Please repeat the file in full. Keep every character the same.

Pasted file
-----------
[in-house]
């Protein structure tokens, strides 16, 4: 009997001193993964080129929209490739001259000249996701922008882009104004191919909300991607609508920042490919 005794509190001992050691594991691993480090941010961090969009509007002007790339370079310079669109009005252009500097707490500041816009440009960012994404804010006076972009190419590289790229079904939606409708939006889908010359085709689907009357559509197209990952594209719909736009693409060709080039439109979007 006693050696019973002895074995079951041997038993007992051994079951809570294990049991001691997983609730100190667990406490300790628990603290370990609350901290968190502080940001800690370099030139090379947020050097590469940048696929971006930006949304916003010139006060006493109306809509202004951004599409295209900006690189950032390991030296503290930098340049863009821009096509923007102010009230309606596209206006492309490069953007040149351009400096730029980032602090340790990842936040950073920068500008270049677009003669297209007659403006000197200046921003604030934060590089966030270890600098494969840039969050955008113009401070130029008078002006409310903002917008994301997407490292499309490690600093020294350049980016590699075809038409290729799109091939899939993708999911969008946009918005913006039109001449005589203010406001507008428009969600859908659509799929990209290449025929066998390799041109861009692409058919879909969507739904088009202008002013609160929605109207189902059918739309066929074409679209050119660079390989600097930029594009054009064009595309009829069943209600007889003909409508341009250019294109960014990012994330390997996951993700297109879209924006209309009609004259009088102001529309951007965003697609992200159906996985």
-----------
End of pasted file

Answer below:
[in-house]
């Protein structure tokens, strides 16, 4: 009997001193993964080129929209490739001259000249996701922008882009104004191919909300991607609508920042490919 005794509190001992050691594991691993480090941010961090969009509007002007790339370079310079669109009005252009500097707490500041816009440009960012994404804010006076972009190419590289790229079904939606409708939006889908010359085709689907009357559509197209990952594209719909736009693409060709080039439109979007 006693050696019973002895074995079951041997038993007992051994079951809570294990049991001691997983609730100190667990406490300790628990603290370990609350901290968190502080940001800690370099030139090379947020050097590469940048696929971006930006949304916003010139006060006493109306809509202004951004599409295209900006690189950032390991030296503290930098340049863009821009096509923007102010009230309606596209206006492309490069953007040149351009400096730029980032602090340790990842936040950073920068500008270049677009003669297209007659403006000197200046921003604030934060590089966030270890600098494969840039969050955008113009401070130029008078002006409310903002917008994301997407490292499309490690600093020294350049980016590699075809038409290729799109091939899939993708999911969008946009918005913006039109001449005589203010406001507008428009969600859908659509799929990209290449025929066998390799041109861009692409058919879909969507739904088009202008002013609160929605109207189902059918739309066929074409679209050119660079390989600097930029594009054009064009595309009829069943209600007889003909409508341009250019294109960014990012994330390997996951993700297109879209924006209309009609004259009088102001529309951007965003697609992200159906996985």